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Wednesday, December 07, 2016

What Smart Aliens Could Teach Us About Survival | NPR

Photo: Marcelo Gleiser
"Once we mix in real science with the possibility of extraterrestrial life, we can learn much about our current dilemmas and, hopefully, about our survival as a species." according to Marcelo Gleiser, theoretical physicist and writer — and a professor of natural philosophy, physics and astronomy at Dartmouth College. His latest book is The Simple Beauty of the Unexpected: A Natural Philosopher's Quest for Trout and the Meaning of Everything.
 
Elliott, played by Henry Thomas, talks with E.T. in a scene from the 1982 movie E.T. the Extra-Terrestrial.
Photo: Getty Images

Judging from the deluge of recent movies featuring aliens of all sorts — Dr. Strange, Arrival, the upcoming Star Wars movie Rogue One — we can't help but be fascinated with these imaginary creatures.

They live deep in our collective unconscious, mirroring the good and evil we are capable of. In a real sense, the aliens are us. They reflect what we know of the world and ourselves, our expectations and fears, our hopes and despair.

But there is something else with aliens, something we rarely pause to consider. Not so much the fictional types that live on our pages or screens, but the ones that may actually exist out there, in a corner of our galaxy, or possibly in other galaxies far, far away. Once we mix in real science with the possibility of extraterrestrial life, we can learn much about our current dilemmas and, hopefully, about our survival as a species.

Let's do some quick numbers for context.

Like us, aliens (at least the ones with life forms similar to ours — carbon-based, water-dependent) would live on a planet or moon circling a star. Their survival would depend crucially on the energy output from that star, and on how that radiation interacts with their planetary or lunar atmosphere. In our case, Earth absorbs about 71 percent of the total incoming solar energy: about 23 percent by water vapor, dust and ozone in the atmosphere, and 48 percent by the surface. We get roughly 140 watts per square yard on the ground. Imagine covering the Earth's surface with 140-watt light bulbs and have them all illuminated during Christmas. Not a very smart use of resources — but beautiful, especially if seen from space.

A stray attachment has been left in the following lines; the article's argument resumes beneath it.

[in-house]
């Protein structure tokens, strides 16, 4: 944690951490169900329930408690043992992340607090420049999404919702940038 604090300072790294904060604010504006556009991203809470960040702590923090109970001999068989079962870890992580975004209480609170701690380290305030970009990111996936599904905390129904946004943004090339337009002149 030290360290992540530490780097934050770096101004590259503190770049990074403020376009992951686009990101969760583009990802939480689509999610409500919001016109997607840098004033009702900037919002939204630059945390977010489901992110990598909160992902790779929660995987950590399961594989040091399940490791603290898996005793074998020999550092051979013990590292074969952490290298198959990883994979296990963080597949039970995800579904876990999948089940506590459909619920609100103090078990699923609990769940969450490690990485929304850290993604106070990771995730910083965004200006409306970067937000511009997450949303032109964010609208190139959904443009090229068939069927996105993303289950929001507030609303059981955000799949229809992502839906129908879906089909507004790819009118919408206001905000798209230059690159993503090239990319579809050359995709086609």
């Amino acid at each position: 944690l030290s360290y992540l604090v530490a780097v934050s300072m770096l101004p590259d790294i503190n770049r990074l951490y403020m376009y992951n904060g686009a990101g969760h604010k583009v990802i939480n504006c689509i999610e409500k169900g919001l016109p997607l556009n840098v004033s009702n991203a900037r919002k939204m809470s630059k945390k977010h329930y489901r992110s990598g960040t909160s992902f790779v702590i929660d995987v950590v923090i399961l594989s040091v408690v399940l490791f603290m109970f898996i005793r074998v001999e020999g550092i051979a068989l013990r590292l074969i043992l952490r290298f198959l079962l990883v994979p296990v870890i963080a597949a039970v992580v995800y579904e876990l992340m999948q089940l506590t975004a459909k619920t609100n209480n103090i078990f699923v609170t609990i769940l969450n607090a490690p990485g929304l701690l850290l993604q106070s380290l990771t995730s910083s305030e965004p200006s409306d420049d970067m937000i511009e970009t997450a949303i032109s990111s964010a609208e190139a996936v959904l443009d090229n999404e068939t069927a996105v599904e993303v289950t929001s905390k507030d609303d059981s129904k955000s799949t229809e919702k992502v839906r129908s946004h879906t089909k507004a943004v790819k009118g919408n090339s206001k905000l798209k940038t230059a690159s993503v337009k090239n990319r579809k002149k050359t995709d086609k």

In any case, for a planet to harbor life for a long time, it needs to be fairly stable: Its orbit can't be erratic. Its atmospheric composition can't change very quickly. Its climate must be fairly stable. It needs to receive and generate large amounts of energy. Aliens out there would need to have planets that have similar properties to these.

Our species has been here for about 200,000 years, a mere trifle compared to Earth's age of 4.5 billion years. From a cosmic perspective, we are a baby smart species, with many challenges ahead to ensure our long-term survival. This is where "they" could be useful.
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Source: NPR


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